It is, therefore, one object of this invention to provide a device ha ing all of the advantages of the device of my prior patent but which utilizes an increase in pressure of the circulating fluid as the indication of proper oriented position, whereby the presence of undue restrictions in tools below the device will not interfere with accurate indication.
Another object of the invention is to provide an orienting device which is hydraulically actuated and which, when properly oriented, provides a surface indication of orientation as a distinct and readable increase in the pressure of the fluid being circulated.
Another object of the present invention is to provide a hydraulically actuated orienting device incorporating a movable piston which is biased in one direction by spring means, which, when positioned responsive to such biasing, provide a substantially unrestricted flow of circulating fluids through the device and, when positioned in a direction opposite such biasing, provides a greater restriction to the flow of circulating fluid than occurs at any other part of the fluid circulating system which includes said device and all tools connected in the pipe string.
A still further object of the present invention is to provide a hydraulically actuated orienting device of the character described in which the valve assembly and spring means are so arranged that the spring means is located out of the line of flow of the circulating drilling fluid to there 3,3l3,3flfl Patented Apr. 11, 196? by protect the same from being damaged, due to cutting out by reason of the abrasive character of the fluid.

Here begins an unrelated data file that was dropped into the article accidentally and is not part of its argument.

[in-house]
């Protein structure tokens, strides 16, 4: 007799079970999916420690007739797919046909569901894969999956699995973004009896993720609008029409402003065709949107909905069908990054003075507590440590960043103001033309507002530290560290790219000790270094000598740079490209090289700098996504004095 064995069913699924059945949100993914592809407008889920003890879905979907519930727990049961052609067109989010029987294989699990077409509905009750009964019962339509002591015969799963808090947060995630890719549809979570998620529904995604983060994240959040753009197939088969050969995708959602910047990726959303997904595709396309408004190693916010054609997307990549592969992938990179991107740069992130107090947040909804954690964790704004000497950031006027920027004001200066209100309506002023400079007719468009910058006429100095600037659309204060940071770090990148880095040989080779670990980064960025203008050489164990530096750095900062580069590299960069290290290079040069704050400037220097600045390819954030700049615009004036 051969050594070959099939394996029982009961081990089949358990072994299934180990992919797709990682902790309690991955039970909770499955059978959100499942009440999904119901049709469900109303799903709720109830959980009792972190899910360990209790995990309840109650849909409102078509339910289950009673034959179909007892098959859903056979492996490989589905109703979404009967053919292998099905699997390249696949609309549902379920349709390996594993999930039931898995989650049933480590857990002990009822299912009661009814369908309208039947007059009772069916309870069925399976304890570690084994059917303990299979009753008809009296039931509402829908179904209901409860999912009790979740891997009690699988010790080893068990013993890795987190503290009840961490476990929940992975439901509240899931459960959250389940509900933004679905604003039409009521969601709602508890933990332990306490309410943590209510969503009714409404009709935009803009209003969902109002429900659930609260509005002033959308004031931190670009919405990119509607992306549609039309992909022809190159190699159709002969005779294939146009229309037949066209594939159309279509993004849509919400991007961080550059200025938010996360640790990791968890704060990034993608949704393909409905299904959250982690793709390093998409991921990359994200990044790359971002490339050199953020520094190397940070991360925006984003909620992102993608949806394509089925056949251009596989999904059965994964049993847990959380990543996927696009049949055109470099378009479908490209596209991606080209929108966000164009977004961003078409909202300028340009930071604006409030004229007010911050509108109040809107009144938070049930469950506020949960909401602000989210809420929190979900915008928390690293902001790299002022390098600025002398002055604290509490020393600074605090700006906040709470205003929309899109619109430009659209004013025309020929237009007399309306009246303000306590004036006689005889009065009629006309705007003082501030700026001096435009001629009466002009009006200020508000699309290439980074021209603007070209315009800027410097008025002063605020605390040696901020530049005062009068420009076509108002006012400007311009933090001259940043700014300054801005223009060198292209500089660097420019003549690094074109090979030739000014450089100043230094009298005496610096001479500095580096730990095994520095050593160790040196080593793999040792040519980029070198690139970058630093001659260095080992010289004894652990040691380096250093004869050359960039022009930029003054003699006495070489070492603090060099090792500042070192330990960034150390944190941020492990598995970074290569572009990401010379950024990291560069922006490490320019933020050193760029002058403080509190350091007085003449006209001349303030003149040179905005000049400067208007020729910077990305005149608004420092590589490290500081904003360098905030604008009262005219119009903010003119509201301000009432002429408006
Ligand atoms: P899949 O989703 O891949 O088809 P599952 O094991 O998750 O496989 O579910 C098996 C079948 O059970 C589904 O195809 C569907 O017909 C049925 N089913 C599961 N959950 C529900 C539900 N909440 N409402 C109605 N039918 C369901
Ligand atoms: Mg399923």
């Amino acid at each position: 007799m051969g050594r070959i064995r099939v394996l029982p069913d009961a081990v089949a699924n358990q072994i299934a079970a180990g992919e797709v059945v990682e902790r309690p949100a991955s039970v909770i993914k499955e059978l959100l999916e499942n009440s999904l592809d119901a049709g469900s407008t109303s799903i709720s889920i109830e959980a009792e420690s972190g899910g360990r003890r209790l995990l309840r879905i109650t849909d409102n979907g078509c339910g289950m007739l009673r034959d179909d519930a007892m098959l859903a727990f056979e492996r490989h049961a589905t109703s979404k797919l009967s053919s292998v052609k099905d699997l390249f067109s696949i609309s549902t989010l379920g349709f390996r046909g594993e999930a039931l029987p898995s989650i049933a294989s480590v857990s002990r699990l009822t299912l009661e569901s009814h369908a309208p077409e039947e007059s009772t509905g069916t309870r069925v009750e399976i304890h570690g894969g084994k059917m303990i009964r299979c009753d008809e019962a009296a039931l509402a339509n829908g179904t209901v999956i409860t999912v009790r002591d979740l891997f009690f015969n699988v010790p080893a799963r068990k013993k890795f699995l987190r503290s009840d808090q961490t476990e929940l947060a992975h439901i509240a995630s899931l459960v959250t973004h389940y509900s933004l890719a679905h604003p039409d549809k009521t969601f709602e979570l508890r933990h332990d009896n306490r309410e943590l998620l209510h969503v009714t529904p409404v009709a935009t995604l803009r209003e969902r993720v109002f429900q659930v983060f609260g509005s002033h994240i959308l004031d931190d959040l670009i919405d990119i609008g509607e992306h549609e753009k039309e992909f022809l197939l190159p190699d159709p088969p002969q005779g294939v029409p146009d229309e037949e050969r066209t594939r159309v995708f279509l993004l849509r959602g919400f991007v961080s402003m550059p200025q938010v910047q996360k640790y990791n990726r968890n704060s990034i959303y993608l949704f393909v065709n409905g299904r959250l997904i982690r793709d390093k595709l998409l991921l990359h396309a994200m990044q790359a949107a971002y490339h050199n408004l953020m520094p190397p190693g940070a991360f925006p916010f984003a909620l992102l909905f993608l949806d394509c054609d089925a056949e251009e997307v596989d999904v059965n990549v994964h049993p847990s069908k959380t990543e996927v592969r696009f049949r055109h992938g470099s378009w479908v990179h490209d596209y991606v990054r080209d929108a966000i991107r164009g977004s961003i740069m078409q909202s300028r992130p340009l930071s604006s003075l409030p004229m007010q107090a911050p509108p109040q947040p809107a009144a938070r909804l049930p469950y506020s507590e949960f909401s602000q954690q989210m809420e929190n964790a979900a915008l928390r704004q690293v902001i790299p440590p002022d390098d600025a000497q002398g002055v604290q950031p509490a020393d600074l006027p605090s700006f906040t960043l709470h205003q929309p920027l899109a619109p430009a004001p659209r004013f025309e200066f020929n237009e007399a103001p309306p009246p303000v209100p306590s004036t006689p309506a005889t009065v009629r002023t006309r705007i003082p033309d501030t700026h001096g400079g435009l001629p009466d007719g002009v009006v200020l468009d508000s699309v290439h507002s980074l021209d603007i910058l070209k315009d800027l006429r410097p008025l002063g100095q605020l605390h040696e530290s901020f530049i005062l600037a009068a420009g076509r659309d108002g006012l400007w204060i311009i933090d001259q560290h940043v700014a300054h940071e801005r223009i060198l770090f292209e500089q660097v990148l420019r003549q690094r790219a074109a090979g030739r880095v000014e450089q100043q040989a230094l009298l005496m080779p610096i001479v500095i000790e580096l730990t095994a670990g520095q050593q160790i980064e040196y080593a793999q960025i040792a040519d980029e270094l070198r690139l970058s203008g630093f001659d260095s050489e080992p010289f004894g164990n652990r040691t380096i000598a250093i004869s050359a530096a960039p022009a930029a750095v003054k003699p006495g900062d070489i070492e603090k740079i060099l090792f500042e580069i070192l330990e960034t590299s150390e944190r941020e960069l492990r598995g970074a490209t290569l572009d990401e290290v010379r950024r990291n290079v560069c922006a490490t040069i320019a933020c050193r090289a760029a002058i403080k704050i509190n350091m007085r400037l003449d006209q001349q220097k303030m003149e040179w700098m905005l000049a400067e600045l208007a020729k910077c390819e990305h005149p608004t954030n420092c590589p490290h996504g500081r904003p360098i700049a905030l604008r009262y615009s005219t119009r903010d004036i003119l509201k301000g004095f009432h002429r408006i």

Still another object of the present invention is to provide a hydraulically actuated orienting device having a movable piston assembly in a sub which cooperates with a valve seat in the sub to substantially restrict the flow of circulating fluids through the device when said piston is in oriented position.
These and other objects and advantages of the present invention will be more readily understood from the following detail description with reference to the accompanying drawings wherein:
FIGURE 1 is a detail vertical sectional view of a preferred embodiment of the orienting device of the present invention illustrating the relative position of the parts prior to orientation.
FIGURE 2 is a fragmentary sectional view of the device of the present invention illustrating the relative position of the parts after the device has been oriented.
FIGURE 3 is a sectional view taken along lines 33 of FIGURE 1.